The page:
SPOILER ALERT: The Story includes details about last night’s episode of Nashville.

It was a tall order for Thirtysomething creators Marshall Herskovits and Ed Zwick — one of the first things they had to deal with as new showrunners of Nashville last summer was crafting an exit for star Connie Britton. With her blessing, they spearheaded a final 9-episode arc for her beloved character Rayna James. It culminated last night with Rayna’ tragic death stemming from a random car crash while Rayna was being driven away by police after surviving an attack by an armed stalker.

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In an interview with Deadline, Herskovitz talks about why they decided to have Rayna die in Episode 9, what to expect in the next two episodes before the series’ fifth season takes a break and are there plans for a sixth season. He also gives a “poetic” interpretation of what really killed Rayna and discusses possible casting additions following Britton’s exit.

DEADLINE: Let’s talk about the timing of Connie’s final episode? Why Episode 9, two episodes before the midseason finale?
HERSKOVITZ: My primary objective was to allow the audience time to absorb, respond and work through the shock of her death. It was originally suggested to us that we have Rayna die at the end of Episode 11, right at the end of this miniseason we are doing. I said, “No, that makes no sense, you can’t do that to the audience, ‘Oops, she died, bye, see you in 3 months.’ That would not work.” Once we understood that, we then saw that we really had to work backwards, how much time, how many episodes we need to process what happened. We arrived at the formula that we used — she had the accident in the eight episode, dies in the ninth episode and then we have the tenth and the eleventh to deal with the aftermath. It’s actually worked out very well.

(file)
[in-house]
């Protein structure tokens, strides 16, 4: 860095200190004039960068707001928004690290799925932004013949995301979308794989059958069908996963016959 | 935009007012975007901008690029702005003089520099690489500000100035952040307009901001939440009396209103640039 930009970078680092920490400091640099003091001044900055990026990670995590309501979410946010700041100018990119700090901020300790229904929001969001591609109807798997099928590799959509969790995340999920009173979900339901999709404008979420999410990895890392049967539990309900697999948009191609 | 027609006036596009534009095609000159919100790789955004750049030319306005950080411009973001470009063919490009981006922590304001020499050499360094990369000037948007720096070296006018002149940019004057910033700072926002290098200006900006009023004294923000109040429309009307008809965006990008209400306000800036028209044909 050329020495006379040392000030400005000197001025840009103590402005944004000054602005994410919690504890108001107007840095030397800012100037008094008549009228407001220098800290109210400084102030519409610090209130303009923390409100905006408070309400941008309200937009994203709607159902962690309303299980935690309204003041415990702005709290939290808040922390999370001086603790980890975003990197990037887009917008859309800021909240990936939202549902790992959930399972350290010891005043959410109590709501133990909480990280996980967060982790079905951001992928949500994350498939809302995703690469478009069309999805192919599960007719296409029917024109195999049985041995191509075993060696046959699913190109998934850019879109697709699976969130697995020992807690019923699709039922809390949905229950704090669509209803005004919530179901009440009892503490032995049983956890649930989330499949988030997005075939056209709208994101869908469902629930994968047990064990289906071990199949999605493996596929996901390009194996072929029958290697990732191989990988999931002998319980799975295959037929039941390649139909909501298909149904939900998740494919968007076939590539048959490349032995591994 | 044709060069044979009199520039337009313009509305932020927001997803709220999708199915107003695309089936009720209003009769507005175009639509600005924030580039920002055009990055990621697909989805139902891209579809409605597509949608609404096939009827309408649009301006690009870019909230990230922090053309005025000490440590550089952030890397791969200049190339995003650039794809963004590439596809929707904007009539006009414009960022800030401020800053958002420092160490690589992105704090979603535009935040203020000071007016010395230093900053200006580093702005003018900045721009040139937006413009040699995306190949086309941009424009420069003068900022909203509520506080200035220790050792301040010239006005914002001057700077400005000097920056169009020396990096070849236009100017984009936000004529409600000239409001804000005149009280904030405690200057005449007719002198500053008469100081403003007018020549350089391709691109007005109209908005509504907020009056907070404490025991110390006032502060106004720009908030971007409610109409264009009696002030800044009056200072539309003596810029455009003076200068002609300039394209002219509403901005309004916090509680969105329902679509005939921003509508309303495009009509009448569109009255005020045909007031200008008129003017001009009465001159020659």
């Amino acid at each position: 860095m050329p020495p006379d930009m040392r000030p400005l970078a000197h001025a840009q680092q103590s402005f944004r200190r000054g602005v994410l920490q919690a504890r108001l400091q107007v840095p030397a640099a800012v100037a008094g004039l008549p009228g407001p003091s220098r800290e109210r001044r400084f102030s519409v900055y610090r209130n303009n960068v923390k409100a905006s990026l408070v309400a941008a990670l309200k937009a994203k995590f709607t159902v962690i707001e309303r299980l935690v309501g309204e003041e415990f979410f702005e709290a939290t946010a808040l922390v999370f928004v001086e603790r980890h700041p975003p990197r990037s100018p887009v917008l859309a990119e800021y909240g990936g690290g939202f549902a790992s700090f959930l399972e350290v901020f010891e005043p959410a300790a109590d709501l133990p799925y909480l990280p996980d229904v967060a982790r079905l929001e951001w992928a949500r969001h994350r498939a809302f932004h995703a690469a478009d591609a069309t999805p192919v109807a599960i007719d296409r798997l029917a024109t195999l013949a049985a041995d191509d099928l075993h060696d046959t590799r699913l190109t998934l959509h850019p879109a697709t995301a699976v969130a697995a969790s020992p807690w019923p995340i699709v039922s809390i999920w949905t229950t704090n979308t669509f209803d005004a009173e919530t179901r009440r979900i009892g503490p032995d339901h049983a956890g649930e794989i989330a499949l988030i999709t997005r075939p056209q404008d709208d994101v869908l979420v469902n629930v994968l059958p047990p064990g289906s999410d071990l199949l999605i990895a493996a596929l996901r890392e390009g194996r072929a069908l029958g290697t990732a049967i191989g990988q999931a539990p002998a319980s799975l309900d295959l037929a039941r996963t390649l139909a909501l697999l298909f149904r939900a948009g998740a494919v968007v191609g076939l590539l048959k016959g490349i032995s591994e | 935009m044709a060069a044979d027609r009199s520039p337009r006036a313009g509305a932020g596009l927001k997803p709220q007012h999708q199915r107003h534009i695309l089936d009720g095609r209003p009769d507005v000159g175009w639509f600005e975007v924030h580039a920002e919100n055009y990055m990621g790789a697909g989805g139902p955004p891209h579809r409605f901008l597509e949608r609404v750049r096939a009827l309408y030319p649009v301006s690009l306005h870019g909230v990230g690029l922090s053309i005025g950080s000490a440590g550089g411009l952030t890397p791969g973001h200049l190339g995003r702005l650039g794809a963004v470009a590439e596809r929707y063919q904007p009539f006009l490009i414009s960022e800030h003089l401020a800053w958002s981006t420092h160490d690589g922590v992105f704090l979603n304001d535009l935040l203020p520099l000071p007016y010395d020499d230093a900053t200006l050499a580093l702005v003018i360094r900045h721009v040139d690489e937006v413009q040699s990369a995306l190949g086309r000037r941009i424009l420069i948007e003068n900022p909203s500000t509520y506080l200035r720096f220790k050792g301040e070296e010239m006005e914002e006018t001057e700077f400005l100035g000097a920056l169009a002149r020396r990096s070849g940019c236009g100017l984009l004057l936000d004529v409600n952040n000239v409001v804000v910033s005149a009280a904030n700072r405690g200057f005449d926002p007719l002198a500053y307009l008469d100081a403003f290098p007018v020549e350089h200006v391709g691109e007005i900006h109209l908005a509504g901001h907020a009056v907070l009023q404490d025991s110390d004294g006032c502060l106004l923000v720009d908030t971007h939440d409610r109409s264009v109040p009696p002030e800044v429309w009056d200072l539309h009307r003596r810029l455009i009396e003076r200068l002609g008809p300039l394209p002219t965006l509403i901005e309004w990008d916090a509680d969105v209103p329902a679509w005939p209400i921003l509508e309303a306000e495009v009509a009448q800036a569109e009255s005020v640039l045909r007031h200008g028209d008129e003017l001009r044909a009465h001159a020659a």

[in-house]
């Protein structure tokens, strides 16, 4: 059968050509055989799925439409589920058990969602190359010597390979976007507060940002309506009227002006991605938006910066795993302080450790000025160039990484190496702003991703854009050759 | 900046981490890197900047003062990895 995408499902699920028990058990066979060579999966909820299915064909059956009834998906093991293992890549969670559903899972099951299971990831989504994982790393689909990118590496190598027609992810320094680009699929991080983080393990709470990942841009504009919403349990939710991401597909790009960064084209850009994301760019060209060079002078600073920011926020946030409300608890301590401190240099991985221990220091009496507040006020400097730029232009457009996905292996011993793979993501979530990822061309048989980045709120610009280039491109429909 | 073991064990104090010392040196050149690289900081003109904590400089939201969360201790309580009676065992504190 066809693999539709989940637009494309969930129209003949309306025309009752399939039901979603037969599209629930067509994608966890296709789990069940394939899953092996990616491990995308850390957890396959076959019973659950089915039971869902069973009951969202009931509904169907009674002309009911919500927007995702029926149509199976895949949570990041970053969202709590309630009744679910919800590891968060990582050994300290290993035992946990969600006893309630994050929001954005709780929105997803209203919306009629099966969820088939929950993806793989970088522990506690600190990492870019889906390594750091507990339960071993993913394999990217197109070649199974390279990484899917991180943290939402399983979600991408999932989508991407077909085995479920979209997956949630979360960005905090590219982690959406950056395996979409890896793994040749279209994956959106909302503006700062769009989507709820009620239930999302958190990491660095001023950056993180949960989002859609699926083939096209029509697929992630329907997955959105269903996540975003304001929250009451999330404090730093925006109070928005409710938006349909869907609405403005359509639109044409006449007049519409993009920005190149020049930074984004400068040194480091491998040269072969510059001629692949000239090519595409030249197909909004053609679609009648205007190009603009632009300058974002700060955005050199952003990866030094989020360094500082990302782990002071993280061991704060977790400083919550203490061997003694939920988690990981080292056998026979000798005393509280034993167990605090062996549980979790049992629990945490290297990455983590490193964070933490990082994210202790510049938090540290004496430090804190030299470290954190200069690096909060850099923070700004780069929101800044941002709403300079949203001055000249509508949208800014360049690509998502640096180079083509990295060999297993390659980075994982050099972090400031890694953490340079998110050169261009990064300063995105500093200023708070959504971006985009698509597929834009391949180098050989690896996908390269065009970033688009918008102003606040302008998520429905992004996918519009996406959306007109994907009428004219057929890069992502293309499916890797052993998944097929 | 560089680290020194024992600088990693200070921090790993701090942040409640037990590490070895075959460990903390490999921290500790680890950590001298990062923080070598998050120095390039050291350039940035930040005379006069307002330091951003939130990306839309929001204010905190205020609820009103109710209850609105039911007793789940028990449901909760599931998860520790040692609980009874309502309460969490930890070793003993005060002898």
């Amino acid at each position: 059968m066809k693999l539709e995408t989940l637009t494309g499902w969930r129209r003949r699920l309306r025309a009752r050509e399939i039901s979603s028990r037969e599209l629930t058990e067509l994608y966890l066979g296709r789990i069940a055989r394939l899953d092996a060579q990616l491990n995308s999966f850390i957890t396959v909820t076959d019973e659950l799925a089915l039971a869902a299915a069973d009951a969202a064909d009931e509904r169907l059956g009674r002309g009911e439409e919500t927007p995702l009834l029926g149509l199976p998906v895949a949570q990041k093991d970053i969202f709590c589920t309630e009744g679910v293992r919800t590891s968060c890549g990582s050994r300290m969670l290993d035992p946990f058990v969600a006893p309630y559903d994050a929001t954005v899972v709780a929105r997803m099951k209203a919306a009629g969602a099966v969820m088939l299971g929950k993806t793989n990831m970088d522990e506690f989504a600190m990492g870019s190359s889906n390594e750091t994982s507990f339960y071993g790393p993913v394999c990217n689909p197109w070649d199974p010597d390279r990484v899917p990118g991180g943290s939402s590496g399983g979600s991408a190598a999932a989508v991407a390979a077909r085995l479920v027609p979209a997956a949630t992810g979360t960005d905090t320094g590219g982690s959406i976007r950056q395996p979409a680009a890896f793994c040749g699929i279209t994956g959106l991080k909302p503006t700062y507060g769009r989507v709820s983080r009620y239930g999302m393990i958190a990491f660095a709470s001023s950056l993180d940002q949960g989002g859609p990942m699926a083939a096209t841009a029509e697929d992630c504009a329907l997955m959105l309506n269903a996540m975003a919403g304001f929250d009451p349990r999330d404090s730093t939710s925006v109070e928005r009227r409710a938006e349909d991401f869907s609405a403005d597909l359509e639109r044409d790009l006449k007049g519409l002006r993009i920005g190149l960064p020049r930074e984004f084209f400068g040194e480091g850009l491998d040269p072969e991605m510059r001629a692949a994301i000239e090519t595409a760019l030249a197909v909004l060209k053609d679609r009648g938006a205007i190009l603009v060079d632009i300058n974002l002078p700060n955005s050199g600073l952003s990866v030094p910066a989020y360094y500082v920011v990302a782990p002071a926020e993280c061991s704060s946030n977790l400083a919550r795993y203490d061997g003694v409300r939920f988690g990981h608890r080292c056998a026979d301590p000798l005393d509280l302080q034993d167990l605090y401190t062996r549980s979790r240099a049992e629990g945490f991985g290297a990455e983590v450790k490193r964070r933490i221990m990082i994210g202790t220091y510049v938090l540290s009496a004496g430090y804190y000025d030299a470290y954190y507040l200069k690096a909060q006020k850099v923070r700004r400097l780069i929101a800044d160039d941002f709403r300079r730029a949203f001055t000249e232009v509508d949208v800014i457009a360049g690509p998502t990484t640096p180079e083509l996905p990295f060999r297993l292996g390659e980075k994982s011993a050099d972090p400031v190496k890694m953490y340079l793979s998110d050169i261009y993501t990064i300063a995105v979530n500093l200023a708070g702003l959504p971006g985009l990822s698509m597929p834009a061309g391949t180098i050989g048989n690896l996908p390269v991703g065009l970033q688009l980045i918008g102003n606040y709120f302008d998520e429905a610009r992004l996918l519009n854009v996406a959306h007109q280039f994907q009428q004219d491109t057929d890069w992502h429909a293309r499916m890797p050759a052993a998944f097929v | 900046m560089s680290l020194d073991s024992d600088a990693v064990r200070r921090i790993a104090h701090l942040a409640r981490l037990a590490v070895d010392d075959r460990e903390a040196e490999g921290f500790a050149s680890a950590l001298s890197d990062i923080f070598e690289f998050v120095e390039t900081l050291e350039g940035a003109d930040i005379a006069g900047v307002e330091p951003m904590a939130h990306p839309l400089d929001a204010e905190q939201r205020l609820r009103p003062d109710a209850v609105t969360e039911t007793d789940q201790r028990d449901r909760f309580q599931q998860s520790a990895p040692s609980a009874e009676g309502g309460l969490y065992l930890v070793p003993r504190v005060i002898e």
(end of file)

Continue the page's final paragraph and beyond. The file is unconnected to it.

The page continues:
DEADLINE: What can you tell us about the upcoming two episodes?
HERSKOVITZ: I feel incredibly proud of the tenth episode, which is the funeral and the aftermath of the funeral. I feel it is full of musical passion and love and connection and is in some way redemptive. When you watch this episode where she dies, you can feel nothing but shock and kind of disrepair at the end of it. When you watch the next episode, you feel a kind of redemption. That’s what I hope the audience will stay around for. Because it really gives a sense of how this family, this group of people, this show can go on without this person they love so much even as they miss her so much.

DEADLINE: What will be the impact of Rayna’s death on those around her?